The character design is just as amazing as Wolfenstein: The New Order and Wolfenstein: The Old Blood as players will find themselves drawn to supporting the cause of characters within the group of resistance fighters. Resistance fighters have a great respect for one another, while B.J. and Anya have a very loving relationship that provides B.J. with additional responsibilities to protect the love of his life and the imminent arrival of their child as he attempts to lead the frontline of the resistance in their fight against the Nazis.
Enemy design paints an unnerving picture of brutality imposed by Nazis such as Frau Irene Engel towards the top of the Nazi regime all the way down to every soldier she commands which makes for believable Nazi soldiers, commanders, generals and towering mechanical enemies that have all received orders to destroy the resistance.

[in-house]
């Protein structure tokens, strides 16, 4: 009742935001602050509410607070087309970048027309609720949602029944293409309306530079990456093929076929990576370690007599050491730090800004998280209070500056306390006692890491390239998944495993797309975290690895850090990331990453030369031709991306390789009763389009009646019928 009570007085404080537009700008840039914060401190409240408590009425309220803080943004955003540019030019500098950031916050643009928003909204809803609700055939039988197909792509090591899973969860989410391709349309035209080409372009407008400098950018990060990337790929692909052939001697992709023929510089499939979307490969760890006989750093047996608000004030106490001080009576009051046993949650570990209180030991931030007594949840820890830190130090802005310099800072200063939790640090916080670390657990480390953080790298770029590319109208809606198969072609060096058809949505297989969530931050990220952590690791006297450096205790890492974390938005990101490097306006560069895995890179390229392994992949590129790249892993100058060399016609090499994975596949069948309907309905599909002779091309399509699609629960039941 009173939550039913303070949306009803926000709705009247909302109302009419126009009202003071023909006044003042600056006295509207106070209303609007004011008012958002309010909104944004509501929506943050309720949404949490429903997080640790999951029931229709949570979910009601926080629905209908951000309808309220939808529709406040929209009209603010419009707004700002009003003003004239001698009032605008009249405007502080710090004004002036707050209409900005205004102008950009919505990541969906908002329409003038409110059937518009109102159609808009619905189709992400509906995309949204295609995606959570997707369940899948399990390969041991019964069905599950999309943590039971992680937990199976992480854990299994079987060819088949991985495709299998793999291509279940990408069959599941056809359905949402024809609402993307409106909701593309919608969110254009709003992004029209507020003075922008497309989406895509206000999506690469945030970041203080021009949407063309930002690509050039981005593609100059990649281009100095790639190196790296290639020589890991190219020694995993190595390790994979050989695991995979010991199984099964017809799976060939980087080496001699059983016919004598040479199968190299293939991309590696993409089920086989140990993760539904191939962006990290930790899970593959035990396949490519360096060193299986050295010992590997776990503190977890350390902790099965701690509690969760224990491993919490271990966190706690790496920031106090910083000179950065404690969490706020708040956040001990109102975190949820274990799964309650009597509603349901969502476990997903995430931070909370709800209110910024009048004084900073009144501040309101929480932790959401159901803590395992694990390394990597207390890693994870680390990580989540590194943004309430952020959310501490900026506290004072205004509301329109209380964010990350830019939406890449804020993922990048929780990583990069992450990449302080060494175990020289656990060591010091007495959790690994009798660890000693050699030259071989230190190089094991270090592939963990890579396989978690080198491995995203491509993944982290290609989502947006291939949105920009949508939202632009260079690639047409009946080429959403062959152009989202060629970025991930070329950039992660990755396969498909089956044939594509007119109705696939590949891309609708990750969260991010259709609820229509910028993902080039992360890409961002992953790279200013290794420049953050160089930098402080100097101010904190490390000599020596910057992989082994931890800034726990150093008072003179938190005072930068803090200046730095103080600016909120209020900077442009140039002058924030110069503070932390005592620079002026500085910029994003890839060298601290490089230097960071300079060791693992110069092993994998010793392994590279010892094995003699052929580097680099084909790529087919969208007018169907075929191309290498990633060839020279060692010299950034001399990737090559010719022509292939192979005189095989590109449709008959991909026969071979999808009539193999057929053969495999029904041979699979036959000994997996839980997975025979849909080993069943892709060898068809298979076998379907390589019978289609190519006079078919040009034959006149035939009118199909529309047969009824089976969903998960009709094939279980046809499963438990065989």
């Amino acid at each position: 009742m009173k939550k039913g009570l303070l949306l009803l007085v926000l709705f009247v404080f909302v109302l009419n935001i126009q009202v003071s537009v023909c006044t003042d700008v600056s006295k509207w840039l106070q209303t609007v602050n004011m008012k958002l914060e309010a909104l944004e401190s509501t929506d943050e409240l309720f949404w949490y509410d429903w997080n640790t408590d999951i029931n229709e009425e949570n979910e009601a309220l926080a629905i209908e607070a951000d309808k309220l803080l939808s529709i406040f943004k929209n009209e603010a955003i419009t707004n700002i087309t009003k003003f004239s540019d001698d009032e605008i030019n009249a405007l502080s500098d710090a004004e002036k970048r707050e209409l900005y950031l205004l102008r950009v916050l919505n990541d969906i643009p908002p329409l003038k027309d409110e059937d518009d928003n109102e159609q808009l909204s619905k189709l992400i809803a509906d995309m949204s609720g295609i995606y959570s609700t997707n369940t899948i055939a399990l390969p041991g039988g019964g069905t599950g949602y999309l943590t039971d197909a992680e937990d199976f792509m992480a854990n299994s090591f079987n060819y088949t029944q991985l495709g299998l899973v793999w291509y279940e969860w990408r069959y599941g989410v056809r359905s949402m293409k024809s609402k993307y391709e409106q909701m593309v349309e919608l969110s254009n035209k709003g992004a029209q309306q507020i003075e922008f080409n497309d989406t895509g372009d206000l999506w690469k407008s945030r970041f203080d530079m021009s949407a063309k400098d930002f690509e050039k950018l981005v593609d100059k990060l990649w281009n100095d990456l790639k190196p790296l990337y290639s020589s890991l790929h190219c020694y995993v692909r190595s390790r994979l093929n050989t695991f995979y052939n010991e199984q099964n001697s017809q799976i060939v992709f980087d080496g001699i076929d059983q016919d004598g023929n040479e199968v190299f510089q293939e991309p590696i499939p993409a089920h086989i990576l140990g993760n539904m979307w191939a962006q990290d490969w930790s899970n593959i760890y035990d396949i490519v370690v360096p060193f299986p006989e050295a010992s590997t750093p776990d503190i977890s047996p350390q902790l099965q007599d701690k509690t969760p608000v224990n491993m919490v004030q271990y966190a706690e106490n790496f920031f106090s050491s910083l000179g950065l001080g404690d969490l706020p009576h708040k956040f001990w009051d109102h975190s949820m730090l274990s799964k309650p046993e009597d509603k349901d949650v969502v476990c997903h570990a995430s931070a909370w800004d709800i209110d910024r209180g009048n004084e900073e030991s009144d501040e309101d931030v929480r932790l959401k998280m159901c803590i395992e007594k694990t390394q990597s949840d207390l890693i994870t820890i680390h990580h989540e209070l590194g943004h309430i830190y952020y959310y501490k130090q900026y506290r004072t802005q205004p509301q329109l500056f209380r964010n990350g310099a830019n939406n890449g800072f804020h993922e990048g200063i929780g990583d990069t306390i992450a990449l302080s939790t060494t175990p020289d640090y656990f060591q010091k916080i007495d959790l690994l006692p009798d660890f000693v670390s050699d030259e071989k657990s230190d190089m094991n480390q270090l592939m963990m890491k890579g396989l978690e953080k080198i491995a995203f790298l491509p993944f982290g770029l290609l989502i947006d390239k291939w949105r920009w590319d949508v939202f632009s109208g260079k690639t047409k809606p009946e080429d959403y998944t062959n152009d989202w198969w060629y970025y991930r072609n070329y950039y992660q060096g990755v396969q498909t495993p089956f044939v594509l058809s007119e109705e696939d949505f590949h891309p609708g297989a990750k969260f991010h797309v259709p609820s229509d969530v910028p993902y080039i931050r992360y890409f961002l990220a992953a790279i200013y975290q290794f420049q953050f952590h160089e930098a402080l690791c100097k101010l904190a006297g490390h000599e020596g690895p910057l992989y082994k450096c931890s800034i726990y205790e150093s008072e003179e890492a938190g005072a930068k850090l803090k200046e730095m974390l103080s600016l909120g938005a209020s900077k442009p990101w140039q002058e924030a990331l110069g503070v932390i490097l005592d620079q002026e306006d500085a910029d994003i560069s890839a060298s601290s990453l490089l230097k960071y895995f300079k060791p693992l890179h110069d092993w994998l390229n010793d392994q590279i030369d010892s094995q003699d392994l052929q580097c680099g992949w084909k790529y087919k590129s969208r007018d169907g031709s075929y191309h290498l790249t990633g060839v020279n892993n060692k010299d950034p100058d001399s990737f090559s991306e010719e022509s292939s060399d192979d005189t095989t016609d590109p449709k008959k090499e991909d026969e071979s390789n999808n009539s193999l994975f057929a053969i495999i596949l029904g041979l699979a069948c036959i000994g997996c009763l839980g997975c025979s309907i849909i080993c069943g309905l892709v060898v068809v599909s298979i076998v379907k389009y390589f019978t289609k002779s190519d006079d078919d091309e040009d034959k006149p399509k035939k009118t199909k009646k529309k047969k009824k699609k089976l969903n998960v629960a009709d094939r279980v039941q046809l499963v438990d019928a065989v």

B.J. Blazkowicz is given a sub-machine gun by one of his fellow resistance fighters very early on, while further weaponry found along the way includes a high calibre automatic rifle which is effective even in medium to long range combat, alongside pistols which are the side-arm of choice for Nazi commanders when up against a lightly armoured enemy at close range; a variation of a shotgun albeit with three barrels rapidly firing shells; hand grenades are capable of destroying certain flammable surfaces which can create an escape route for B.J. under given circumstances; and more besides. Dual-wielding weapons such as pistols, sub-machine guns and automatic rifles or a combination of weapons including different types of sub-machine guns, automatic rifles or a pistol and a sub-machine gun for instance. Larger enemies carry a heavy laser weapon named Lasergewehr that fires a concentrated high energy laser beam that B.J. can pick-up after defeating a larger enemy which he can then utilise to kill the majority of enemies within seconds and melt through metal to gain access to ammunition, health and armour crates or open vents. An axe is capable of prying open vents and can come in use during close quarters combat such as sneaking up behind an enemy for a silent takedown.